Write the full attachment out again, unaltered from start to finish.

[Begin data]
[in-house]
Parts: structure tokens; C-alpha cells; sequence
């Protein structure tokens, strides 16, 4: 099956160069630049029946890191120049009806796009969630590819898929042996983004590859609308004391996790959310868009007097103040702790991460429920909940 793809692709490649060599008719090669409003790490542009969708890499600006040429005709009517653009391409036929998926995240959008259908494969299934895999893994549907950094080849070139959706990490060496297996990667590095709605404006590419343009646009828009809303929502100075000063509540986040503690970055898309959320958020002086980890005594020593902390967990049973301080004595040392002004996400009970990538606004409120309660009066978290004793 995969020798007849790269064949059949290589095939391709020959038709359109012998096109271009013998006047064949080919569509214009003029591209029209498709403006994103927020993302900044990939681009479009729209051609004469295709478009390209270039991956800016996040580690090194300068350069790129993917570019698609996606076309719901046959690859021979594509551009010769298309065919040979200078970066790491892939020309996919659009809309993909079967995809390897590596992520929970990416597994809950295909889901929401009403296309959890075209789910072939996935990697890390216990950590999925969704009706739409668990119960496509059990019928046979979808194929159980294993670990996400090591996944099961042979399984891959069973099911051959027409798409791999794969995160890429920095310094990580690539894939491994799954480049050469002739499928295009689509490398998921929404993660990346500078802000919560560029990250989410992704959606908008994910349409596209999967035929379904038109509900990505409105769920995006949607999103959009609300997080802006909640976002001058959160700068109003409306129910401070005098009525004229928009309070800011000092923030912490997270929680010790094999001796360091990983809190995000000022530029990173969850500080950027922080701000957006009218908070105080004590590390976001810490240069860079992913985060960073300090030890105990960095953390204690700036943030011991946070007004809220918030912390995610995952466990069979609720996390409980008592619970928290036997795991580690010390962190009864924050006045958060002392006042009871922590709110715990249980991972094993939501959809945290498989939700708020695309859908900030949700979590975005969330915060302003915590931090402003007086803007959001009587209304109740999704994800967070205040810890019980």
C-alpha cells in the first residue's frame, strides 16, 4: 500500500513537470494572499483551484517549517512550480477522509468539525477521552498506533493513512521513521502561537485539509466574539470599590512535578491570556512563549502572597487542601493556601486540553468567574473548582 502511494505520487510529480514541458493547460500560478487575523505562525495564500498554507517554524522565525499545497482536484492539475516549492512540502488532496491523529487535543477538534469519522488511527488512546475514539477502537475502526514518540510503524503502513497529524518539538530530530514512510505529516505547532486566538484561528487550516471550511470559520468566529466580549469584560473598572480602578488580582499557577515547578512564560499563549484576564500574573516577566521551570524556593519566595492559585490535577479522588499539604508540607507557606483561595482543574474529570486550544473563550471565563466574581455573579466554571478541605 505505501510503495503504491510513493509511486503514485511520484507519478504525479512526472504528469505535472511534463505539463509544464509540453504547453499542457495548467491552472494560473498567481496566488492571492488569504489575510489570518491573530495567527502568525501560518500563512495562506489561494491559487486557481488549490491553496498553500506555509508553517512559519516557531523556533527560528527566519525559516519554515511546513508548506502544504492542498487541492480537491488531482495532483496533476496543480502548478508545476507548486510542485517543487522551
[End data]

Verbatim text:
[in-house]
Parts: structure tokens; C-alpha cells; sequence
């Protein structure tokens, strides 16, 4: 099956160069630049029946890191120049009806796009969630590819898929042996983004590859609308004391996790959310868009007097103040702790991460429920909940 793809692709490649060599008719090669409003790490542009969708890499600006040429005709009517653009391409036929998926995240959008259908494969299934895999893994549907950094080849070139959706990490060496297996990667590095709605404006590419343009646009828009809303929502100075000063509540986040503690970055898309959320958020002086980890005594020593902390967990049973301080004595040392002004996400009970990538606004409120309660009066978290004793 995969020798007849790269064949059949290589095939391709020959038709359109012998096109271009013998006047064949080919569509214009003029591209029209498709403006994103927020993302900044990939681009479009729209051609004469295709478009390209270039991956800016996040580690090194300068350069790129993917570019698609996606076309719901046959690859021979594509551009010769298309065919040979200078970066790491892939020309996919659009809309993909079967995809390897590596992520929970990416597994809950295909889901929401009403296309959890075209789910072939996935990697890390216990950590999925969704009706739409668990119960496509059990019928046979979808194929159980294993670990996400090591996944099961042979399984891959069973099911051959027409798409791999794969995160890429920095310094990580690539894939491994799954480049050469002739499928295009689509490398998921929404993660990346500078802000919560560029990250989410992704959606908008994910349409596209999967035929379904038109509900990505409105769920995006949607999103959009609300997080802006909640976002001058959160700068109003409306129910401070005098009525004229928009309070800011000092923030912490997270929680010790094999001796360091990983809190995000000022530029990173969850500080950027922080701000957006009218908070105080004590590390976001810490240069860079992913985060960073300090030890105990960095953390204690700036943030011991946070007004809220918030912390995610995952466990069979609720996390409980008592619970928290036997795991580690010390962190009864924050006045958060002392006042009871922590709110715990249980991972094993939501959809945290498989939700708020695309859908900030949700979590975005969330915060302003915590931090402003007086803007959001009587209304109740999704994800967070205040810890019980």
C-alpha cells in the first residue's frame, strides 16, 4: 500500500513537470494572499483551484517549517512550480477522509468539525477521552498506533493513512521513521502561537485539509466574539470599590512535578491570556512563549502572597487542601493556601486540553468567574473548582 502511494505520487510529480514541458493547460500560478487575523505562525495564500498554507517554524522565525499545497482536484492539475516549492512540502488532496491523529487535543477538534469519522488511527488512546475514539477502537475502526514518540510503524503502513497529524518539538530530530514512510505529516505547532486566538484561528487550516471550511470559520468566529466580549469584560473598572480602578488580582499557577515547578512564560499563549484576564500574573516577566521551570524556593519566595492559585490535577479522588499539604508540607507557606483561595482543574474529570486550544473563550471565563466574581455573579466554571478541605 505505501510503495503504491510513493509511486503514485511520484507519478504525479512526472504528469505535472511534463505539463509544464509540453504547453499542457495548467491552472494560473498567481496566488492571492488569504489575510489570518491573530495567527502568525501560518500563512495562506489561494491559487486557481488549490491553496498553500506555509508553517512559519516557531523556533527560528527566519525559516519554515511546513508548506502544504492542498487541492480537491488531482495532483496533476496543480502548478508545476507548486510542485517543487522551